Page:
Alcohol is not just in our stories — the stories that kiciwamanawak first told about us and that some of us continue to tell and believe. You see, alcohol is also in kiciwamanawak stories, the stories they tell about themselves. However, it is told much differently: they are never “the lazy, drunk, white person” in their own stories of alcohol. To many kiciwamanawak, alcohol is an everyday thing. It’s a glass of wine with supper, or a beer or two while watching the game on television, or a glass of whiskey in the evening. To them, alcohol is natural, normal, and even necessary. In their story about alcohol, their social position determines the amount they spend on alcohol. The higher they are in their social and class structure, the more expensive the alcohol they must consume. In their story, if a person does not drink, it is automatically assumed they do not drink because they have a religious reason, or, more often, it is assumed it’s because they can’t handle it. Only alcoholics in their story do not drink. Healthy, normal people in that story often consume alcohol daily. Every significant event is marked by alcohol: birthdays, marriages, graduations, a sports team winning (or losing); even death is saluted with a drink, a toast.
To not drink in the kiciwamanawak story is to cut oneself off from important parts of the story. Their story and the alcohol story are so entangled that one becomes the other. The kiciwamanawak story becomes the alcohol story and the alcohol story becomes the kiciwamanawak story.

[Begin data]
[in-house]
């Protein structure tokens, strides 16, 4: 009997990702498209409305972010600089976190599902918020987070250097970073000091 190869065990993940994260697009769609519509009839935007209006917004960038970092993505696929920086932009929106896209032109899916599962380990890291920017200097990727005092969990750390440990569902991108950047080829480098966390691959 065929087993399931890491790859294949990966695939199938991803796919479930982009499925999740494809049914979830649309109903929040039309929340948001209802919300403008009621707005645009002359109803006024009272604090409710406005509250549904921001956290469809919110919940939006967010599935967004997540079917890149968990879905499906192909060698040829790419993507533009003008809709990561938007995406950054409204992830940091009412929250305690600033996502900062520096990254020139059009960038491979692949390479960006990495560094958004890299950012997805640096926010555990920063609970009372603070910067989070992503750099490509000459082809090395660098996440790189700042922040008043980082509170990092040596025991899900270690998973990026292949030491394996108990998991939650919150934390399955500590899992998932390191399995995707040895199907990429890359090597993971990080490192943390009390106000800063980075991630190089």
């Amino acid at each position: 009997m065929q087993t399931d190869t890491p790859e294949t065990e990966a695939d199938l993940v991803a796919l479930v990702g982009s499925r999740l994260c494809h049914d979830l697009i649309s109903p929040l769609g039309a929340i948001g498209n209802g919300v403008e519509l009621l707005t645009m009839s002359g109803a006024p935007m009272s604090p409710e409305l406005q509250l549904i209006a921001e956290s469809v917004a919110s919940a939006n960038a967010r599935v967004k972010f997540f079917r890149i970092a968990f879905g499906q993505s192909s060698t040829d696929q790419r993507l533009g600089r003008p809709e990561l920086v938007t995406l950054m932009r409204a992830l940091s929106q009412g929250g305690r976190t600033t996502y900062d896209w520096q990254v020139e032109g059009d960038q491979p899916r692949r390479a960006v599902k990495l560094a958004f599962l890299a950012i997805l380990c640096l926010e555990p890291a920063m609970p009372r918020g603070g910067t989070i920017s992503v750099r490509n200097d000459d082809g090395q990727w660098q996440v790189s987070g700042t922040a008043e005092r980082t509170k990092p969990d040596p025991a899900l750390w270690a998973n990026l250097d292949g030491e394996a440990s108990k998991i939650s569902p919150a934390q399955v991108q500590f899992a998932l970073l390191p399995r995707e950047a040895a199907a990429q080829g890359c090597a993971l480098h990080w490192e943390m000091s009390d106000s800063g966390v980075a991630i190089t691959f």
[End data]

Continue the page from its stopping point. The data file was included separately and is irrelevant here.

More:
One of our relatives gets into trouble while drinking. He or she goes to court and is sentenced. The sentence is given to try to help the person with their problem with alcohol. The person is put on probation or given a conditional sentence. The conditions might be: report to a probation officer, reside at an approved residence, abide by a curfew from 11 p.m. until 7 a.m., refrain from the possession or consumption of alcohol, and attend addictions counselling and treatment. Then our relative goes to see the probation officer. The probation officers I have met typically are young; they will have had some formal education and will have attended a training course or two as part of their job. Most of them, though, I know to be drinkers. The probation officers typically are not from our community and they have their own story about alcohol. To them, alcohol is part of their existence. They don’t even really think about it — it’s so much part of their daily life. The probation officer’s job is to supervise the person on probation and make sure that person does all the things that are in the probation order. Usually, the person is ordered to report to the probation officer once a week. The probation officer normally flies into the community along with the judge and lawyers and clerk. They set up a table at the back of the community hall where court is being held and interview people who have been ordered to report. They will interview 30 to 40 people a day. The reporting usually takes only a few minutes.
The probation officer asks, “How’s it going?”